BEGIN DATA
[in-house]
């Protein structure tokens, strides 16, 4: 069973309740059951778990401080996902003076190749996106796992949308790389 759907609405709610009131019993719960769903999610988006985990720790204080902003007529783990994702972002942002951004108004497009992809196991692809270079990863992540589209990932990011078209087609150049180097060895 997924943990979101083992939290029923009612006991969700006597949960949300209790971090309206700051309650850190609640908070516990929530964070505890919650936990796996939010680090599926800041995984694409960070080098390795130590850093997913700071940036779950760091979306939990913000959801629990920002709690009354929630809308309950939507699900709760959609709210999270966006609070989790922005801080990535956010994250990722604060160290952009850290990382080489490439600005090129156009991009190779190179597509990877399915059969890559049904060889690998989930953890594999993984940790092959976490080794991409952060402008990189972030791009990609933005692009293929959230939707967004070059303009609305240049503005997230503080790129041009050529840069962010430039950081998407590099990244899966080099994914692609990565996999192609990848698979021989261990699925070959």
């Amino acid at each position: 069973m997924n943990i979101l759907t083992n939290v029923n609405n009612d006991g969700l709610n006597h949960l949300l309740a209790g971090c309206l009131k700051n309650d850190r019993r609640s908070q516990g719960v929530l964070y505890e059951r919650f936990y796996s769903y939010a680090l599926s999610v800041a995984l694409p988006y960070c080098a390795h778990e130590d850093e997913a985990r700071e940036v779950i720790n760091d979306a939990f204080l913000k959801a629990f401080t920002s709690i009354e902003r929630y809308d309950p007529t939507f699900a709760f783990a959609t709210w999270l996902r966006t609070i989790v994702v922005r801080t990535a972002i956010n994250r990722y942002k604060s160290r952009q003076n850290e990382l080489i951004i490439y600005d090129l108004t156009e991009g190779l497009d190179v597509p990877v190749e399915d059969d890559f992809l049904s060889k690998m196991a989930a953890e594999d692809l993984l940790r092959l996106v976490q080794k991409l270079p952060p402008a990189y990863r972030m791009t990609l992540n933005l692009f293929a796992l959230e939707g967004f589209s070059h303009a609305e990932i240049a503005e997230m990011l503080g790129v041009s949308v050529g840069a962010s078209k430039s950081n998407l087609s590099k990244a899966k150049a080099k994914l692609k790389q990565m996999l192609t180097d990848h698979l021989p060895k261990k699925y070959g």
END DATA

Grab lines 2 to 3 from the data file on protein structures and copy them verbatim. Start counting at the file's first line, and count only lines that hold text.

């Protein structure tokens, strides 16, 4: 069973309740059951778990401080996902003076190749996106796992949308790389 759907609405709610009131019993719960769903999610988006985990720790204080902003007529783990994702972002942002951004108004497009992809196991692809270079990863992540589209990932990011078209087609150049180097060895 997924943990979101083992939290029923009612006991969700006597949960949300209790971090309206700051309650850190609640908070516990929530964070505890919650936990796996939010680090599926800041995984694409960070080098390795130590850093997913700071940036779950760091979306939990913000959801629990920002709690009354929630809308309950939507699900709760959609709210999270966006609070989790922005801080990535956010994250990722604060160290952009850290990382080489490439600005090129156009991009190779190179597509990877399915059969890559049904060889690998989930953890594999993984940790092959976490080794991409952060402008990189972030791009990609933005692009293929959230939707967004070059303009609305240049503005997230503080790129041009050529840069962010430039950081998407590099990244899966080099994914692609990565996999192609990848698979021989261990699925070959």
């Amino acid at each position: 069973m997924n943990i979101l759907t083992n939290v029923n609405n009612d006991g969700l709610n006597h949960l949300l309740a209790g971090c309206l009131k700051n309650d850190r019993r609640s908070q516990g719960v929530l964070y505890e059951r919650f936990y796996s769903y939010a680090l599926s999610v800041a995984l694409p988006y960070c080098a390795h778990e130590d850093e997913a985990r700071e940036v779950i720790n760091d979306a939990f204080l913000k959801a629990f401080t920002s709690i009354e902003r929630y809308d309950p007529t939507f699900a709760f783990a959609t709210w999270l996902r966006t609070i989790v994702v922005r801080t990535a972002i956010n994250r990722y942002k604060s160290r952009q003076n850290e990382l080489i951004i490439y600005d090129l108004t156009e991009g190779l497009d190179v597509p990877v190749e399915d059969d890559f992809l049904s060889k690998m196991a989930a953890e594999d692809l993984l940790r092959l996106v976490q080794k991409l270079p952060p402008a990189y990863r972030m791009t990609l992540n933005l692009f293929a796992l959230e939707g967004f589209s070059h303009a609305e990932i240049a503005e997230m990011l503080g790129v041009s949308v050529g840069a962010s078209k430039s950081n998407l087609s590099k990244a899966k150049a080099k994914l692609k790389q990565m996999l192609t180097d990848h698979l021989p060895k261990k699925y070959g």